Green Zone directed by Paul Greengrass
Recently I received a promotional copy of Imperial Life in the Emerald City, Rajiv Chandrasekaran's best-selling nonfiction book about the botched U.S. occupation of Iraq in 2003 and '04. When I first pulled it out of the envelope, though, I couldn't quite figure out what it was. Matt Damon stared at me from the cover, clad in U.S. Army gear and ready for some serious ass-kicking. now a major motion picture, read the cover copy. from the director of the bourne supremacy & the bourne ultimatum . . . matt damon . . . GREEN ZONE. At the bottom was a note identifying the paperback as a "special edition" of Chandrasekaran's book.
Now that I've seen the movie, I can tell you that its main similarity to the book is that both are set in post-invasion Iraq. In fact the paperback reminds me of those old classroom scenes where a kid hides a comic book inside his textbook—except in this case it's the textbook that's hidden inside the comic.
As director Paul Greengrass explains in his brief introduction to the new edition (the "special" part), he wanted to make a movie that would expose the huge audience for the Bourne thrillers to the real-world skulduggery by which the Bush administration sold the Iraq invasion as a hunt for weapons of mass destruction. Instead of everyman spy Jason Bourne, Damon would play an everyman soldier who discovers that his raids on supposed WMD sites are based on worthless intelligence reports. The project quickly stalled, but then Robert Bookman at Creative Artists Agency sent Greengrass a copy of Chandrasekaran's book. "For all of us involved," writes Greengrass, "Imperial Life in the Emerald City was something of a beacon that guided us on our long journey toward the screen."
Ari Gold couldn't have cut a cannier deal: Universal Pictures gets to say the movie was "inspired by" a critically acclaimed piece of journalism, and Random House gets to put a picture of Matt Damon on the book jacket. But of course this synergistic flimflam hardly compares with the political flimflam that led the U.S. into a disgraceful war, establishing a precedent for preemptive invasion and killing at least 100,000 Iraqi civilians. To read Imperial Life in the Emerald City is to be infuriated all over again by the Bush administration's arrogance, incompetence, and partisanship. The book opens with "Versailles on the Tigris," a priceless sketch of the good life inside the fortified gates of the Coalition Provisional Authority's Green Zone. Inside this cultural bubble, Republican appointees shopped, sunned themselves by the pool, and enjoyed CPA-sponsored movies, workout gyms, dance classes, and other entertainments, largely oblivious to the suffering outside the zone's 17-foot concrete walls. As portrayed by Chandrasekaran, the place was an incubator for blind ideology, wishful thinking, and foolhardy decisions and a perfect metaphor for the neocon fantasy of transplanting capitalist democracy to Iraq.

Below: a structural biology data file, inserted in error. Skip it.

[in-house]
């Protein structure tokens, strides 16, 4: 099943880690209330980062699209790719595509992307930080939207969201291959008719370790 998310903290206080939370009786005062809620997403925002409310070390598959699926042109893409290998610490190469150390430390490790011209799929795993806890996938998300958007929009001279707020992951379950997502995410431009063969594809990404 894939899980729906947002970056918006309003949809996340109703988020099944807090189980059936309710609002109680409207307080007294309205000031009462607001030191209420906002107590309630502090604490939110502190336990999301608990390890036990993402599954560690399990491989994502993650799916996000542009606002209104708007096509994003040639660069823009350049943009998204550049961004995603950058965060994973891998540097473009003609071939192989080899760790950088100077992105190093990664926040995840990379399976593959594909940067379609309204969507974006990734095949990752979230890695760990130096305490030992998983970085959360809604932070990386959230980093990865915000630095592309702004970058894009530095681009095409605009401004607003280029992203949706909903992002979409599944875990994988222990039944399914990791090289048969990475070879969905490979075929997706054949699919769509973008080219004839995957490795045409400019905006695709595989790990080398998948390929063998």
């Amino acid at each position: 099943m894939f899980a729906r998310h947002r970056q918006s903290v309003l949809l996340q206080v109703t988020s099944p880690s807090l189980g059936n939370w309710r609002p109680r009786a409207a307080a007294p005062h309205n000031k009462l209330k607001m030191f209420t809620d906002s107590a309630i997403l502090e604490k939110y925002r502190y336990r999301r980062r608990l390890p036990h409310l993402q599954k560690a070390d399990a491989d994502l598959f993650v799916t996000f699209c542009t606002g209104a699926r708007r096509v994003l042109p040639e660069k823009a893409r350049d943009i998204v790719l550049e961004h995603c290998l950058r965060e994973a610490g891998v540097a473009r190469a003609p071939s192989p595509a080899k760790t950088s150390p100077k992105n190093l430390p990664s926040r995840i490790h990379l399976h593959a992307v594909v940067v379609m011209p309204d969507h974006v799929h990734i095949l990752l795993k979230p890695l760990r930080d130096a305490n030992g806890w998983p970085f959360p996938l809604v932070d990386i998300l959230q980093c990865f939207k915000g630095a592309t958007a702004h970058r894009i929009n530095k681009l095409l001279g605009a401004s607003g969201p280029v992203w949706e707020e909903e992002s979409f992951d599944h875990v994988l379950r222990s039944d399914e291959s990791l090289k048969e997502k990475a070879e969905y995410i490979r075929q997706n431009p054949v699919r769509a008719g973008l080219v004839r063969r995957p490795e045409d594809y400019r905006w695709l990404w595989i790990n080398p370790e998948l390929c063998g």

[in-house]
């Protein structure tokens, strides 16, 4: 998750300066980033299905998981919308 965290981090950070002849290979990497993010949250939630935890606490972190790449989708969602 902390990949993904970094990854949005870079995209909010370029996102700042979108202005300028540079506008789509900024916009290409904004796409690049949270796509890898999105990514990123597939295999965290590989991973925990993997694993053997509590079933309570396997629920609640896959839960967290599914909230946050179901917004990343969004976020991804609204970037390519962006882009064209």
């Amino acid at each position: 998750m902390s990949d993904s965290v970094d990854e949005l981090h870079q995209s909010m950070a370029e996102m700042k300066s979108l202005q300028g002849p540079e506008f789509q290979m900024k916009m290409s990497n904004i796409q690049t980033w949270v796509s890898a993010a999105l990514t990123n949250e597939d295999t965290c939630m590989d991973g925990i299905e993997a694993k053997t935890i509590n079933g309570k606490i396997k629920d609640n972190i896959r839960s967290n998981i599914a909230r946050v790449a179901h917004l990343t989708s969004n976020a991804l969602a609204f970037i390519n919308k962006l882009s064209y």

In subsequent chapters Chandrasekaran examines various aspects of the reconstruction, many of which were doomed by lack of planning, lack of foresight, inadequate funding, and unrealistic deadlines. Screenwriter Brian Helgeland (L.A. Confidential, Mystic River) manages to work two of these story lines into Green Zone, however briefly: the catastrophic decisions of CPA administrator Paul Bremer to purge Baath Party members from all levels of government, which decimated state agencies, and to dissolve the Iraqi military, which inflated the ranks of the insurgency. But what makes Imperial Life in the Emerald City an important document is how diligently Chandrasekaran covers the whole spectrum of Iraqi civil society, exposing the CPA's bungling in more prosaic matters that were mostly ignored by TV news: the electrical grid, the communications network, the hospital system, the university system, the stock exchange. These aren't exactly things Matt Damon could sort out with a burst of automatic-weapon fire.
Failure was inevitable because, as Chandrasekaran documents again and again, critical administrative posts were filled by political cronies and neoconservative yes-men without the requisite knowledge or skills. To reopen the Iraqi stock exchange, the Pentagon sent Jay Hallen, a 24-year-old Yale poli-sci grad with no experience in finance or economics. To reconstruct the university system, it sent college president John Agresto, a former colleague of Lynne Cheney and William Bennett who knew almost nothing about Iraqi education. To repair the country's ravaged hospital system, the White House sent James K. Haverman Jr., a Christian social worker whose background was in faith-based health care and whose first order of business was to launch a no-smoking campaign. The job of administering Iraq's $3 billion budget went to six young conservatives with no financial experience who'd been recruited as gofers for Bremer. After a while, the entire reconstruction effort begins to seem like a comic book where a textbook was required.